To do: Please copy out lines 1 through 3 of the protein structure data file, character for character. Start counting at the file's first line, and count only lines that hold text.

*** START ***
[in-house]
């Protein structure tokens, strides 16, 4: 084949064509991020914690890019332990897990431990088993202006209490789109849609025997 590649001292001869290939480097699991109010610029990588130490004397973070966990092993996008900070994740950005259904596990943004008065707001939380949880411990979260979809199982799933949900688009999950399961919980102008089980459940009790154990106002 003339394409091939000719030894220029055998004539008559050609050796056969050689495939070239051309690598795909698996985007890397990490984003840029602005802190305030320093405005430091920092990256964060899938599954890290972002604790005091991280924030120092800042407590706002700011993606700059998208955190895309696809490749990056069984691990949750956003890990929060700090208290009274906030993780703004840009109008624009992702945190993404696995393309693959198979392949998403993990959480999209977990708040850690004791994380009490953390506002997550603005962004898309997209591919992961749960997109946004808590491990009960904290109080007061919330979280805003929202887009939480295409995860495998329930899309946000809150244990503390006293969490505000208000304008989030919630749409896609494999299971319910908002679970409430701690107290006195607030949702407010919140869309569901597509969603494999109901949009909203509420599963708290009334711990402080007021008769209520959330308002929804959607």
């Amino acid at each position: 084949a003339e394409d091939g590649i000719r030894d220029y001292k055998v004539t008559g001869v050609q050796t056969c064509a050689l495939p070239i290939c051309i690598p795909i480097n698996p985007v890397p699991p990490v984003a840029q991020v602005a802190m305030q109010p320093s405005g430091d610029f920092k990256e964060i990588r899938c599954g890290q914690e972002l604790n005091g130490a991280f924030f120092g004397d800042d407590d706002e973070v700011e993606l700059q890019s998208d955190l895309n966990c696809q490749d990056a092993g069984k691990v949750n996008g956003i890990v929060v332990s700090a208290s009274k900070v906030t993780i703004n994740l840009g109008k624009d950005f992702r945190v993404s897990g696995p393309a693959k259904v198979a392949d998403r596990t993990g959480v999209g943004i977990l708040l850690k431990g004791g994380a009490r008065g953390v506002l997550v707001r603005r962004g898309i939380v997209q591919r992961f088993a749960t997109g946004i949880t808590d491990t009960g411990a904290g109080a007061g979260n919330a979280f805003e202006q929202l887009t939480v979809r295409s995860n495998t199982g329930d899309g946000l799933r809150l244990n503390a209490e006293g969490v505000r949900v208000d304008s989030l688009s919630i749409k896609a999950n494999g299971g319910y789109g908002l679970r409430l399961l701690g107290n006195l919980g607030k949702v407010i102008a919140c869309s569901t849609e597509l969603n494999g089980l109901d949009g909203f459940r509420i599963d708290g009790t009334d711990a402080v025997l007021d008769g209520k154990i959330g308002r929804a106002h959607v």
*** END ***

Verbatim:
[in-house]
């Protein structure tokens, strides 16, 4: 084949064509991020914690890019332990897990431990088993202006209490789109849609025997 590649001292001869290939480097699991109010610029990588130490004397973070966990092993996008900070994740950005259904596990943004008065707001939380949880411990979260979809199982799933949900688009999950399961919980102008089980459940009790154990106002 003339394409091939000719030894220029055998004539008559050609050796056969050689495939070239051309690598795909698996985007890397990490984003840029602005802190305030320093405005430091920092990256964060899938599954890290972002604790005091991280924030120092800042407590706002700011993606700059998208955190895309696809490749990056069984691990949750956003890990929060700090208290009274906030993780703004840009109008624009992702945190993404696995393309693959198979392949998403993990959480999209977990708040850690004791994380009490953390506002997550603005962004898309997209591919992961749960997109946004808590491990009960904290109080007061919330979280805003929202887009939480295409995860495998329930899309946000809150244990503390006293969490505000208000304008989030919630749409896609494999299971319910908002679970409430701690107290006195607030949702407010919140869309569901597509969603494999109901949009909203509420599963708290009334711990402080007021008769209520959330308002929804959607």
């Amino acid at each position: 084949a003339e394409d091939g590649i000719r030894d220029y001292k055998v004539t008559g001869v050609q050796t056969c064509a050689l495939p070239i290939c051309i690598p795909i480097n698996p985007v890397p699991p990490v984003a840029q991020v602005a802190m305030q109010p320093s405005g430091d610029f920092k990256e964060i990588r899938c599954g890290q914690e972002l604790n005091g130490a991280f924030f120092g004397d800042d407590d706002e973070v700011e993606l700059q890019s998208d955190l895309n966990c696809q490749d990056a092993g069984k691990v949750n996008g956003i890990v929060v332990s700090a208290s009274k900070v906030t993780i703004n994740l840009g109008k624009d950005f992702r945190v993404s897990g696995p393309a693959k259904v198979a392949d998403r596990t993990g959480v999209g943004i977990l708040l850690k431990g004791g994380a009490r008065g953390v506002l997550v707001r603005r962004g898309i939380v997209q591919r992961f088993a749960t997109g946004i949880t808590d491990t009960g411990a904290g109080a007061g979260n919330a979280f805003e202006q929202l887009t939480v979809r295409s995860n495998t199982g329930d899309g946000l799933r809150l244990n503390a209490e006293g969490v505000r949900v208000d304008s989030l688009s919630i749409k896609a999950n494999g299971g319910y789109g908002l679970r409430l399961l701690g107290n006195l919980g607030k949702v407010i102008a919140c869309s569901t849609e597509l969603n494999g089980l109901d949009g909203f459940r509420i599963d708290g009790t009334d711990a402080v025997l007021d008769g209520k154990i959330g308002r929804a106002h959607v």